Horses with abdominal pain, usually referred to as colic, often display signs of distress. Like humans, though, some horses have a higher threshold for pain than others, and signs vary from horse to horse. Noticing subtle behavioral changes associated with colic will give caretakers the upper hand in overcoming colic.
Are you planning on helping your horse age gracefully? Then you need to know about some important changes that a horse’s musculoskeletal system undergoes during its golden years.
While you may think that there is only one “type” of small strongyles, or cyathostomins, a recent study* indicated that there are actually 50 different species capable of infecting horses. Three major classes of dewormers for horses currently exist, and cyathostomins affecting horses have already developed resistance to two of the three.
Supplementing allergic horses with omega-3 fatty acids that contain DHA and EPA, can provide relief from various allergens.
New evidence shows that travel can have an impact on the equine microbiome, the microbial population of the hindgut critical for proper digestion, immune function, and nutrient and energy production.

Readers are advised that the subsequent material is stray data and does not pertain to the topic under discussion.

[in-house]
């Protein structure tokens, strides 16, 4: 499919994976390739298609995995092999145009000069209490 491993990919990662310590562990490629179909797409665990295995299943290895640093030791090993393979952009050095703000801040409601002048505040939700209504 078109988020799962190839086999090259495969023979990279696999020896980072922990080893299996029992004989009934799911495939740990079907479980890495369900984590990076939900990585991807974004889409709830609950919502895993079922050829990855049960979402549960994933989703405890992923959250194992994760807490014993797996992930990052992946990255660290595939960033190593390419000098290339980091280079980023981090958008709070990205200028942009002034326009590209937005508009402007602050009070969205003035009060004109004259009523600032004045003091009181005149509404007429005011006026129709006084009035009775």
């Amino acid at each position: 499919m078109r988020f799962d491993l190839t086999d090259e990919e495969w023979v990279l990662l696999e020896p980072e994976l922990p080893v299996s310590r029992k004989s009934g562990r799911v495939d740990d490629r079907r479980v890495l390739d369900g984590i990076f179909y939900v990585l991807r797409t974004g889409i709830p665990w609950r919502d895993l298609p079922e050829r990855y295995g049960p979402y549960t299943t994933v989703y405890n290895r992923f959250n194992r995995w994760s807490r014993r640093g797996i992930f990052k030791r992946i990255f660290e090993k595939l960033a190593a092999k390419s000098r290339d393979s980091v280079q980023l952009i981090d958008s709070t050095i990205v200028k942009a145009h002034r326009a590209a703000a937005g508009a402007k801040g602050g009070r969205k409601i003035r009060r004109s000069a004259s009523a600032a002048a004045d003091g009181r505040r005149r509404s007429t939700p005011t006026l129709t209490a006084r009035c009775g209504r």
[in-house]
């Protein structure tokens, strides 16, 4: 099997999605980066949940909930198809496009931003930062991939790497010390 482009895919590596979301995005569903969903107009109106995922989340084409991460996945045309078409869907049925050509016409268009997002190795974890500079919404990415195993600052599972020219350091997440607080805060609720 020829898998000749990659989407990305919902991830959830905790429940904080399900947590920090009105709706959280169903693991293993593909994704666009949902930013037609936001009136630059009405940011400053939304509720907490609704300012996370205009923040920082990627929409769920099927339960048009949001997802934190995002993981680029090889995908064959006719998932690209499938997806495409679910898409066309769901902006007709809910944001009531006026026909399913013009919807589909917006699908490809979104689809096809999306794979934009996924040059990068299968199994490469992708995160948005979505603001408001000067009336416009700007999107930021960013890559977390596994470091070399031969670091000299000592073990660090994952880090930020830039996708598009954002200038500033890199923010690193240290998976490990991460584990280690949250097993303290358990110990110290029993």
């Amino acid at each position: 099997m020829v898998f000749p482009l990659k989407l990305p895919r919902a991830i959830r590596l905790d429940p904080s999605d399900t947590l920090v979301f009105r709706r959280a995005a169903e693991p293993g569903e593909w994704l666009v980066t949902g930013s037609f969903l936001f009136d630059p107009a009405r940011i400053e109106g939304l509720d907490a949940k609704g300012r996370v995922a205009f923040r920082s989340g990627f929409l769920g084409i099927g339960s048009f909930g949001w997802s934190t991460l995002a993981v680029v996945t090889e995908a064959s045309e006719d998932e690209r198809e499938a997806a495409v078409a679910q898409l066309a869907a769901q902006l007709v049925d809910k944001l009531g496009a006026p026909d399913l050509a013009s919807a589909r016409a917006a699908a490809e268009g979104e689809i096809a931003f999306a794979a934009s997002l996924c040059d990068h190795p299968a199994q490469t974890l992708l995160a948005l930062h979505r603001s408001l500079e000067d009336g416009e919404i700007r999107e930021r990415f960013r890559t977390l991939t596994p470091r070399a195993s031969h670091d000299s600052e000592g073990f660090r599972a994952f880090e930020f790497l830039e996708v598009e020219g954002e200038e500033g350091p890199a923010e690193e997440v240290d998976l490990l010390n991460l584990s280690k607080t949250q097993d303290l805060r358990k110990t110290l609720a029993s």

Abnormalities within the oral cavity, such as dental malocclusions characterized by misaligned teeth, may cause abnormal forces to be placed on the temporomandibular joint (TMJ), triggering inflammation and degeneration.
Equine nutritionists and researchers know fructans should be fermented exclusively in the hindgut—the cecum and colon. New research, however, shows that the breakdown, but not necessarily the digestion, of fructans can actually start in the stomach depending on the type of forage a horse is offered.
Can some forages cause horses to overproduce saliva?
Obesity is a major health concern for horses. Not only are there many horses carrying excess weight, but it turns out that most horse owners are unable to consistently identify equine obesity.
Loose manure and diarrhea in horses typically stem from one of three causes: antibiotic therapy, diet, or disease.
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